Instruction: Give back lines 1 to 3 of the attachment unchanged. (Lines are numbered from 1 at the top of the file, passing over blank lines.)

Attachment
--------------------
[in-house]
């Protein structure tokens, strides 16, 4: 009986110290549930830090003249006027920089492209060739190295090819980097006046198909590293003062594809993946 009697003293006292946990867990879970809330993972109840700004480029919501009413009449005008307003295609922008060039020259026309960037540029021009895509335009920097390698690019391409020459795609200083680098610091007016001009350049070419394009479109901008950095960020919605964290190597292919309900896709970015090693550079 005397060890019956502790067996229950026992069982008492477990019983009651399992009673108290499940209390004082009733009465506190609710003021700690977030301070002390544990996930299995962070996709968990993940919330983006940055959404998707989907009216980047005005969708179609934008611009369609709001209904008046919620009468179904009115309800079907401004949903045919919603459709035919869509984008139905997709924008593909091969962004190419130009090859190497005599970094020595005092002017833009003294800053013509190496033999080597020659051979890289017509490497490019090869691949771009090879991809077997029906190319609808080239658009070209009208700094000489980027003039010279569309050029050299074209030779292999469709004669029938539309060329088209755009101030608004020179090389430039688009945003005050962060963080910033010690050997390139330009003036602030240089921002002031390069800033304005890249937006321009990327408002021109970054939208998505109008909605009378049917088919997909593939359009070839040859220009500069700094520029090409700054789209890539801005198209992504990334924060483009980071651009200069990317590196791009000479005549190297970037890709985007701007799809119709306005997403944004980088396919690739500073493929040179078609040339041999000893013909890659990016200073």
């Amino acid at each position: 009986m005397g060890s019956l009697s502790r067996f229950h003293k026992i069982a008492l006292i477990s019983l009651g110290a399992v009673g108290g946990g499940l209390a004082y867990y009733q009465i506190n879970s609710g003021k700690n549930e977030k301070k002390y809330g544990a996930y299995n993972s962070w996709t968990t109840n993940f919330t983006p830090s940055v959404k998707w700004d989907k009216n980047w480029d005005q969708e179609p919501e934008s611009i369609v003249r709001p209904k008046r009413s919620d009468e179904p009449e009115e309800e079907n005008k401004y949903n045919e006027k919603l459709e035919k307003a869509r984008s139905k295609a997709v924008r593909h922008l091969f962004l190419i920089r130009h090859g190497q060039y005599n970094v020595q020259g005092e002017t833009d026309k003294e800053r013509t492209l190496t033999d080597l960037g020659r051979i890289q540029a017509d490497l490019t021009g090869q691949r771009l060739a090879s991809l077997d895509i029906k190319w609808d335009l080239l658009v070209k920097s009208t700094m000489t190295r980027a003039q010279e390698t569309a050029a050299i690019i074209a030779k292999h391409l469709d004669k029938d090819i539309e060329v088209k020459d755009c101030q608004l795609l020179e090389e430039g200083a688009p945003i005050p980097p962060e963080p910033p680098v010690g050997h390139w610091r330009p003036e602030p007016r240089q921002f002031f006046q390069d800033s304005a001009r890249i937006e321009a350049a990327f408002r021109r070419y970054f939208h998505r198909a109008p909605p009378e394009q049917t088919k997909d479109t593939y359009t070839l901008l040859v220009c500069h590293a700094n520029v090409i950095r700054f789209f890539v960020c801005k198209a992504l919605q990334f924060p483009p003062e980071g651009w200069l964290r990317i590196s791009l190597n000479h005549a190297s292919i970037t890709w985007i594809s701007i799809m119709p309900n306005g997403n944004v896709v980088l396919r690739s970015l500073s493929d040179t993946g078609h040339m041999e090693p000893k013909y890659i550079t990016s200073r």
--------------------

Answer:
[in-house]
């Protein structure tokens, strides 16, 4: 009986110290549930830090003249006027920089492209060739190295090819980097006046198909590293003062594809993946 009697003293006292946990867990879970809330993972109840700004480029919501009413009449005008307003295609922008060039020259026309960037540029021009895509335009920097390698690019391409020459795609200083680098610091007016001009350049070419394009479109901008950095960020919605964290190597292919309900896709970015090693550079 005397060890019956502790067996229950026992069982008492477990019983009651399992009673108290499940209390004082009733009465506190609710003021700690977030301070002390544990996930299995962070996709968990993940919330983006940055959404998707989907009216980047005005969708179609934008611009369609709001209904008046919620009468179904009115309800079907401004949903045919919603459709035919869509984008139905997709924008593909091969962004190419130009090859190497005599970094020595005092002017833009003294800053013509190496033999080597020659051979890289017509490497490019090869691949771009090879991809077997029906190319609808080239658009070209009208700094000489980027003039010279569309050029050299074209030779292999469709004669029938539309060329088209755009101030608004020179090389430039688009945003005050962060963080910033010690050997390139330009003036602030240089921002002031390069800033304005890249937006321009990327408002021109970054939208998505109008909605009378049917088919997909593939359009070839040859220009500069700094520029090409700054789209890539801005198209992504990334924060483009980071651009200069990317590196791009000479005549190297970037890709985007701007799809119709306005997403944004980088396919690739500073493929040179078609040339041999000893013909890659990016200073």
């Amino acid at each position: 009986m005397g060890s019956l009697s502790r067996f229950h003293k026992i069982a008492l006292i477990s019983l009651g110290a399992v009673g108290g946990g499940l209390a004082y867990y009733q009465i506190n879970s609710g003021k700690n549930e977030k301070k002390y809330g544990a996930y299995n993972s962070w996709t968990t109840n993940f919330t983006p830090s940055v959404k998707w700004d989907k009216n980047w480029d005005q969708e179609p919501e934008s611009i369609v003249r709001p209904k008046r009413s919620d009468e179904p009449e009115e309800e079907n005008k401004y949903n045919e006027k919603l459709e035919k307003a869509r984008s139905k295609a997709v924008r593909h922008l091969f962004l190419i920089r130009h090859g190497q060039y005599n970094v020595q020259g005092e002017t833009d026309k003294e800053r013509t492209l190496t033999d080597l960037g020659r051979i890289q540029a017509d490497l490019t021009g090869q691949r771009l060739a090879s991809l077997d895509i029906k190319w609808d335009l080239l658009v070209k920097s009208t700094m000489t190295r980027a003039q010279e390698t569309a050029a050299i690019i074209a030779k292999h391409l469709d004669k029938d090819i539309e060329v088209k020459d755009c101030q608004l795609l020179e090389e430039g200083a688009p945003i005050p980097p962060e963080p910033p680098v010690g050997h390139w610091r330009p003036e602030p007016r240089q921002f002031f006046q390069d800033s304005a001009r890249i937006e321009a350049a990327f408002r021109r070419y970054f939208h998505r198909a109008p909605p009378e394009q049917t088919k997909d479109t593939y359009t070839l901008l040859v220009c500069h590293a700094n520029v090409i950095r700054f789209f890539v960020c801005k198209a992504l919605q990334f924060p483009p003062e980071g651009w200069l964290r990317i590196s791009l190597n000479h005549a190297s292919i970037t890709w985007i594809s701007i799809m119709p309900n306005g997403n944004v896709v980088l396919r690739s970015l500073s493929d040179t993946g078609h040339m041999e090693p000893k013909y890659i550079t990016s200073r």